Classic cozy Bangers and Mash, just in time for Saint Patrick’s Day!
Lt. Dan and I have a Saint Patrick’s Day tradition that we have kept over the last 17 years of marriage. We wear our Notre Dame sweat shirts (hubby’s a huge fan) and go to an Irish pub for lunch. I’ll be the first to admit it’s a corny little ritual, but we always look forward to it!
Irish food is often thought of a bland because the most common dishes are prominently potatoes and cabbage. Traditional Irish cuisine usually falls under two categories: farmer fair and pub grub. With humble roots, Irish dishes do tend to be simple, but can be quite flavorful and comforting.
The most classic British Isle dish I can think of is Bangers and Mash, commonly served in both Ireland and England. It consists of pork sausage links and rustic “smashed” potatoes.
I like to pump up the flavor in my Bangers and Mash by boiling the bangers in beer and adding whole-grain mustard and dubliner cheese to the mash.
For the beer, choose something you would drink because the gravy will have a concentrated beer flavor. If you’re not a beer drinker, choose a light beer or substitute beef stock.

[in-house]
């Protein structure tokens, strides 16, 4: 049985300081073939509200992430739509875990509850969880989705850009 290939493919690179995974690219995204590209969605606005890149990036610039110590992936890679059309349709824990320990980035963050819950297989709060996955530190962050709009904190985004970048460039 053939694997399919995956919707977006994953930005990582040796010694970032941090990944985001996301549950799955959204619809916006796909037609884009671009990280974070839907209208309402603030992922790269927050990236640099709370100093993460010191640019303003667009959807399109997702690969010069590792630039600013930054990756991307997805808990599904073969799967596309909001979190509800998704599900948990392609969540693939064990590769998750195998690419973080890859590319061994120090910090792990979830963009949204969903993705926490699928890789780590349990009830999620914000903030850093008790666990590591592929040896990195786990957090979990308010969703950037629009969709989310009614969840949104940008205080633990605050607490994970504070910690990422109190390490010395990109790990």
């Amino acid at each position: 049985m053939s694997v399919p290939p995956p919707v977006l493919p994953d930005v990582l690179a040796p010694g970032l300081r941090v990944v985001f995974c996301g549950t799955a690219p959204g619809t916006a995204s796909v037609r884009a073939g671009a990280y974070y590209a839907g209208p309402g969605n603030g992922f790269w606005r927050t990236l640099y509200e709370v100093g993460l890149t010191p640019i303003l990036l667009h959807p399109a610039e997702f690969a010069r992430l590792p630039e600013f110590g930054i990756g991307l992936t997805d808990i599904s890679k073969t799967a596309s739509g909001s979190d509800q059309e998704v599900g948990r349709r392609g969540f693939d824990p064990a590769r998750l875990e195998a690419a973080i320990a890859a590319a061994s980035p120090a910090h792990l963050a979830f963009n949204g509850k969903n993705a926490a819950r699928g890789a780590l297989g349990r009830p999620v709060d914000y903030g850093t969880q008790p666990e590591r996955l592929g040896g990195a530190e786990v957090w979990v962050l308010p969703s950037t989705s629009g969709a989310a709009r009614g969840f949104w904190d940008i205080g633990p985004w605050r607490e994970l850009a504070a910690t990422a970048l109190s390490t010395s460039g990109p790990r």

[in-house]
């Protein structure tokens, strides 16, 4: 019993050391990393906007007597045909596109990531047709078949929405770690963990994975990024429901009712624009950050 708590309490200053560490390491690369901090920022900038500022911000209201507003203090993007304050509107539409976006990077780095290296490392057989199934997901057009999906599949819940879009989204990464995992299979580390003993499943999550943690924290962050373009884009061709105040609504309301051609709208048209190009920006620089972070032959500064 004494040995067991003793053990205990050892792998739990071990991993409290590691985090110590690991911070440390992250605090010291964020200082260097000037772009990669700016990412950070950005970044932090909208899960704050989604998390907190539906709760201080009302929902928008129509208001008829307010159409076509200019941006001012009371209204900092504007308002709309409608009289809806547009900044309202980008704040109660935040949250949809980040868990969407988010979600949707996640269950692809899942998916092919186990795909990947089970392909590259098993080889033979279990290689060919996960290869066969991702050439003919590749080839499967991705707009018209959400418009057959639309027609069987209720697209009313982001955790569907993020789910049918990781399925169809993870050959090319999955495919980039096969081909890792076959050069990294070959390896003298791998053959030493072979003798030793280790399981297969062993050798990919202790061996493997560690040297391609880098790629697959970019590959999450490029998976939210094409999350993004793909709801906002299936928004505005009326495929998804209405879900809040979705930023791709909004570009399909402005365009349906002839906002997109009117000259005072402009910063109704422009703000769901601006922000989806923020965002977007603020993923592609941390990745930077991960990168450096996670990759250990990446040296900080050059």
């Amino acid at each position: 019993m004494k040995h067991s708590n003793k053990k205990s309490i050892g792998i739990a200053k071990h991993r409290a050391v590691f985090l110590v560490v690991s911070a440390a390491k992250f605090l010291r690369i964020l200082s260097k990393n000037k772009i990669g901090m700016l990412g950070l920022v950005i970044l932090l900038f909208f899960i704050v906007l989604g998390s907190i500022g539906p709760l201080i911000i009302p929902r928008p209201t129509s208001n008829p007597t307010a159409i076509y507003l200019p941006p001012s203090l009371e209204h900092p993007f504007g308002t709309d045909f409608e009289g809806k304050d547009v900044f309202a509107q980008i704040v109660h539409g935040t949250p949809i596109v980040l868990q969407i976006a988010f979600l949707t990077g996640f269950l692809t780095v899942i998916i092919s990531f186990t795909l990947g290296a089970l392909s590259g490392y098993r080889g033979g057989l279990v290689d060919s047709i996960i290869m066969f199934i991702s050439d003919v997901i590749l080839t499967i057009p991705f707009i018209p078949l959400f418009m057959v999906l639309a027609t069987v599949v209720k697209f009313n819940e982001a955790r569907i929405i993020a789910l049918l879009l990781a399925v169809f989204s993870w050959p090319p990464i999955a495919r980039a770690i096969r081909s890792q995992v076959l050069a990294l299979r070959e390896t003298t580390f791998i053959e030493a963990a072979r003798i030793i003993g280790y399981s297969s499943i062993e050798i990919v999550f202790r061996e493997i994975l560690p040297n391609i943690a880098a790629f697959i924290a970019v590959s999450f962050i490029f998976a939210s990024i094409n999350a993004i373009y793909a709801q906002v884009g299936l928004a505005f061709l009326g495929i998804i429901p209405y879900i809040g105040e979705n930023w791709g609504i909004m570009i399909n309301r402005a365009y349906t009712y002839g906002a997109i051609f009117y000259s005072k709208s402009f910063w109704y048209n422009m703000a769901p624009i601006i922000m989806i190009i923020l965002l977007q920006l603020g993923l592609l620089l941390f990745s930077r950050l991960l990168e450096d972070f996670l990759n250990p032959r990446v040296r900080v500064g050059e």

Dubliner cheese melts smoothly and has bold flavor. It combines the sharpness of aged cheddar and the nutty essence of swiss or parmesan cheese. If you can’t find it, substitute any good melting cheese.
If you’ve never tried making Bangers and Mash at home, this is the perfect recipe to start with. It’s simple to make, bold in flavor, and utterly comforting.
Hopefully Bangers and Mash will get your Irish eyes a’smiling!
Bangers and Mash
- 6-8 pork sausage links
- 2 tablespoons butter, separated
- 1 large onions, sliced thin
- 1 bottled beer
- 1 tablespoon flour
- 2 tablespoons Worcestershire
- 1/2 – 1 cup chicken or beef stock
- 2 pounds red skinned potatoes
- 2 tablespoons butter
- 3 – 4 tablespoons whole milk
- 1 tablespoon whole-grain mustard
- 3/4 cup shredded Dubliner cheese
- Chop the potatoes into large chunks and place in a pot. Fill the pot with water until it covers the potatoes. Add a large pinch of salt. Cover the pot and bring to a boil. Once boiling, remove the lid, lower the heat, and simmer another 10 minutes, until fork tender.
- Drain the potatoes and add the butter and milk. Smash the potatoes will a potato masher (or a large spoon or ladle). Once you’ve reached the desired rustic consistency, stir in the cheese and mustard. Salt and pepper to taste.
- While the potatoes are boiling, add 1 tablespoon of butter to a large skillet over medium-high heat. Place the sausages into the skillet, allowing them to make contact with the skillet first, then add the sliced onions. Brown the “bangers” and onions for about 10 minutes. Add the beer and allow it to reduce for another 10-12 minutes, stirring occasionally.
- Mix 1 tablespoon of soft butter with 1 tablespoon of flour together. Remove the bangers and mix the butter mixture into the beer reduction. It should thicken instantly. Now add the Worcestershire and stock to thin out the gravy to your desired consistency. Salt and pepper to taste.
- Serve the bangers over the mash, topped with gravy.